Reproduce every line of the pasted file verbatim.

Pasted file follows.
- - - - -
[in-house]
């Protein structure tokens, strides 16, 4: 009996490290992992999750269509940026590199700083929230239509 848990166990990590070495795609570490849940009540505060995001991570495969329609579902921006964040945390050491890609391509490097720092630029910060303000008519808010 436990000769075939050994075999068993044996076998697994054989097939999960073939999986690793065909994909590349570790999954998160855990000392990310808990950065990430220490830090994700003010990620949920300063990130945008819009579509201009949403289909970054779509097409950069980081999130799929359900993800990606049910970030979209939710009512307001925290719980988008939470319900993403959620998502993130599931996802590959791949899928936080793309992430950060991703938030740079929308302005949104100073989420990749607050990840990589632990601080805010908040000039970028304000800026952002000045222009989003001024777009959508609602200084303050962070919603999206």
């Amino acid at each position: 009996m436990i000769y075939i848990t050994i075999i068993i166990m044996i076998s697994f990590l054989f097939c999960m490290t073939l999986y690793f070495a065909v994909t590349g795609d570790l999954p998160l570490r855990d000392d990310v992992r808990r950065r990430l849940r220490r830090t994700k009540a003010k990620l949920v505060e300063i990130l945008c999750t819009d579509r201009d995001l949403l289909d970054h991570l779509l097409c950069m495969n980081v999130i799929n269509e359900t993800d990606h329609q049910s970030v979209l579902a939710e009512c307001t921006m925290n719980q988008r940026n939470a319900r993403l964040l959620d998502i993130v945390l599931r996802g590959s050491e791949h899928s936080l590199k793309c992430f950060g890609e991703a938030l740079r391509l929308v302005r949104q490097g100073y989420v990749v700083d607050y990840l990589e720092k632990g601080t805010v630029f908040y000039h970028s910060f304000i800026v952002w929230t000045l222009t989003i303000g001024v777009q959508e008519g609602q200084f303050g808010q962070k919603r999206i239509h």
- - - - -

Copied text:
[in-house]
């Protein structure tokens, strides 16, 4: 009996490290992992999750269509940026590199700083929230239509 848990166990990590070495795609570490849940009540505060995001991570495969329609579902921006964040945390050491890609391509490097720092630029910060303000008519808010 436990000769075939050994075999068993044996076998697994054989097939999960073939999986690793065909994909590349570790999954998160855990000392990310808990950065990430220490830090994700003010990620949920300063990130945008819009579509201009949403289909970054779509097409950069980081999130799929359900993800990606049910970030979209939710009512307001925290719980988008939470319900993403959620998502993130599931996802590959791949899928936080793309992430950060991703938030740079929308302005949104100073989420990749607050990840990589632990601080805010908040000039970028304000800026952002000045222009989003001024777009959508609602200084303050962070919603999206």
């Amino acid at each position: 009996m436990i000769y075939i848990t050994i075999i068993i166990m044996i076998s697994f990590l054989f097939c999960m490290t073939l999986y690793f070495a065909v994909t590349g795609d570790l999954p998160l570490r855990d000392d990310v992992r808990r950065r990430l849940r220490r830090t994700k009540a003010k990620l949920v505060e300063i990130l945008c999750t819009d579509r201009d995001l949403l289909d970054h991570l779509l097409c950069m495969n980081v999130i799929n269509e359900t993800d990606h329609q049910s970030v979209l579902a939710e009512c307001t921006m925290n719980q988008r940026n939470a319900r993403l964040l959620d998502i993130v945390l599931r996802g590959s050491e791949h899928s936080l590199k793309c992430f950060g890609e991703a938030l740079r391509l929308v302005r949104q490097g100073y989420v990749v700083d607050y990840l990589e720092k632990g601080t805010v630029f908040y000039h970028s910060f304000i800026v952002w929230t000045l222009t989003i303000g001024v777009q959508e008519g609602q200084f303050g808010q962070k919603r999206i239509h």